What failure in collective decision-making tells us about metacognition

Bahador Bahrami, Karsten Olsen, Dan Bang, Andreas Roepstorff, Geraint Rees, Chris Frith

Abstract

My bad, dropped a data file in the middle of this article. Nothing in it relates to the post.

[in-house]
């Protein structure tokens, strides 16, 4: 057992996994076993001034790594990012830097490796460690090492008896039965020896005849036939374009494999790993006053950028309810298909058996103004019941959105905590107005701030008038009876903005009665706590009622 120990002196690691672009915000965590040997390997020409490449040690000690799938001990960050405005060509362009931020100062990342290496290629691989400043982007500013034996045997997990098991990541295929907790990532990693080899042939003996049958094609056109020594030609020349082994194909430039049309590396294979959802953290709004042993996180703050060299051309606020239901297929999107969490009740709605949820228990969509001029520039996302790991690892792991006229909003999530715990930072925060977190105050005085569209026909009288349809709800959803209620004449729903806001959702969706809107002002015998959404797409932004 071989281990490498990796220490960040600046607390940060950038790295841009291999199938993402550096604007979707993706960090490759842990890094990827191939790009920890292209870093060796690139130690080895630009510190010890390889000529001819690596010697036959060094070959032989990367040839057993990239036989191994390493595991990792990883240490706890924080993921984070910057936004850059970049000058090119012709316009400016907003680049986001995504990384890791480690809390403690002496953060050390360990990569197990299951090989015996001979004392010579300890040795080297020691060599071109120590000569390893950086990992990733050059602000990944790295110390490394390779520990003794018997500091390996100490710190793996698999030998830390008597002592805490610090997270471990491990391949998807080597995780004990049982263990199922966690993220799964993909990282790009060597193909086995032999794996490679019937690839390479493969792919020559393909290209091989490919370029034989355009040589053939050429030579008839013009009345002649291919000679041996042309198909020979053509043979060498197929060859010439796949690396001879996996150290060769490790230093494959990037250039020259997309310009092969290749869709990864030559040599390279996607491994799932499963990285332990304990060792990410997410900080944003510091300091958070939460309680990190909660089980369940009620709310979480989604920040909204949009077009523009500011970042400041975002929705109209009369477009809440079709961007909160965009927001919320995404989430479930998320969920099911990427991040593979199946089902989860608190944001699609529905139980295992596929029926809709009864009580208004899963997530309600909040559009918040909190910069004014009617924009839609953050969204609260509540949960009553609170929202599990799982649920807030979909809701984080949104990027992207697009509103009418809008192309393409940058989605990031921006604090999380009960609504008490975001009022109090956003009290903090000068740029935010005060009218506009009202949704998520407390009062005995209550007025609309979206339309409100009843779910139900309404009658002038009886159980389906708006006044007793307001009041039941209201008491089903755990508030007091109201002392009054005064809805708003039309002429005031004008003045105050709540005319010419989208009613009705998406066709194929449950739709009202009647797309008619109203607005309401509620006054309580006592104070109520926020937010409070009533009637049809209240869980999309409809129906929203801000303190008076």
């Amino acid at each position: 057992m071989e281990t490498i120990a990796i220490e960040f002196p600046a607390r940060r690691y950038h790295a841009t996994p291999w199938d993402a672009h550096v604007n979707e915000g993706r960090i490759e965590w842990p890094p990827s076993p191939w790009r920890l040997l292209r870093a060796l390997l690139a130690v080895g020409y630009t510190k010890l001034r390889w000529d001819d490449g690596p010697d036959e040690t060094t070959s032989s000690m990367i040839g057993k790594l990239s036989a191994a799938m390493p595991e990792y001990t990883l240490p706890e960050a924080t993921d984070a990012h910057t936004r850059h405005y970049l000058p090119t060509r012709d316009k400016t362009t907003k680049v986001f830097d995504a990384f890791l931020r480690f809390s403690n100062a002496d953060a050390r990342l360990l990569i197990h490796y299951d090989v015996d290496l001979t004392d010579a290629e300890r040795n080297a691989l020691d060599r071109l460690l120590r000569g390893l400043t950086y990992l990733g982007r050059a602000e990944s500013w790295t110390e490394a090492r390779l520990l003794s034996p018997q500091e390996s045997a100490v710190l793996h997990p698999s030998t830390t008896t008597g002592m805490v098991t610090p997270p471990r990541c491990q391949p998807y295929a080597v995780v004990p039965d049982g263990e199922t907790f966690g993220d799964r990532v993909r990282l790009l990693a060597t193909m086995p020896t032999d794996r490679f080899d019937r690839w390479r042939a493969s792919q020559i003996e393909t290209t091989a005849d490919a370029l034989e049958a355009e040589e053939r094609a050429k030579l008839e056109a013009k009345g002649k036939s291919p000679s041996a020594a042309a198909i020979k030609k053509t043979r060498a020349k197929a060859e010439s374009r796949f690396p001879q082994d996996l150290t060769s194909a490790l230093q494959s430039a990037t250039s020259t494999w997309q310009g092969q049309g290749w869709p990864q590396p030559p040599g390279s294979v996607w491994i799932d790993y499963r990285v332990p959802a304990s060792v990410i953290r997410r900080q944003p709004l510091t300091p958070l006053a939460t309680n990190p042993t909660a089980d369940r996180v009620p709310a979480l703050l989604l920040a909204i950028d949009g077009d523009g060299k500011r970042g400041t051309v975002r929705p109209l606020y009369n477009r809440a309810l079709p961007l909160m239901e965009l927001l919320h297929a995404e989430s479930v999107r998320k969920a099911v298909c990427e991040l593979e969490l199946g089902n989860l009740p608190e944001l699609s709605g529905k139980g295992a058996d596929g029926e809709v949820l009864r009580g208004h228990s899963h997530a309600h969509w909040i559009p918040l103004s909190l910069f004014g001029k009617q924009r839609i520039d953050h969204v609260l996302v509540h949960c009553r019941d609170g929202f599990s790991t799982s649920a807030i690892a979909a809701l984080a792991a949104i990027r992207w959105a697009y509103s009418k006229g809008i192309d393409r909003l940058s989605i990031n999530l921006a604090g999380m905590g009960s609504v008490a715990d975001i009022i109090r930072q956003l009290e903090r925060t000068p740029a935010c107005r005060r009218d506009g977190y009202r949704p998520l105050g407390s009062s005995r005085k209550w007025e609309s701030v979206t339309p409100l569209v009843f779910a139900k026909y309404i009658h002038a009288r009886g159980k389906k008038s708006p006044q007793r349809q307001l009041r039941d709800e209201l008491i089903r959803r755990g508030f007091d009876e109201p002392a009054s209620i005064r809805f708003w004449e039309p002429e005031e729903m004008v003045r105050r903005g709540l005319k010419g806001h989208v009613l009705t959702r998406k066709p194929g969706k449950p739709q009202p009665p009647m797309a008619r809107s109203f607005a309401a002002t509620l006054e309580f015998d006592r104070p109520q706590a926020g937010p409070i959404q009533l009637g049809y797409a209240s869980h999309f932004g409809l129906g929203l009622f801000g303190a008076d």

Condorcet (1785) proposed that a majority vote drawn from individual, independent and fallible (but not totally uninformed) opinions provides near-perfect accuracy if the number of voters is adequately large. Research in social psychology has since then repeatedly demonstrated that collectives can and do fail more often than expected by Condorcet. Since human collective decisions often follow from exchange of opinions, these failures provide an exquisite opportunity to understand human communication of metacognitive confidence. This question can be addressed by recasting collective decision-making as an information-integration problem similar to multisensory (cross-modal) perception. Previous research in systems neuroscience shows that one brain can integrate information from multiple senses nearly optimally. Inverting the question, we ask: under what conditions can two brains integrate information about one sensory modality optimally? We review recent work that has taken this approach and report discoveries about the quantitative limits of collective perceptual decision-making, and the role of the mode of communication and feedback in collective decision-making. We propose that shared metacognitive confidence conveys the strength of an individual's opinion and its reliability inseparably. We further suggest that a functional role of shared metacognition is to provide substitute signals in situations where outcome is necessary for learning but unavailable or impossible to establish.

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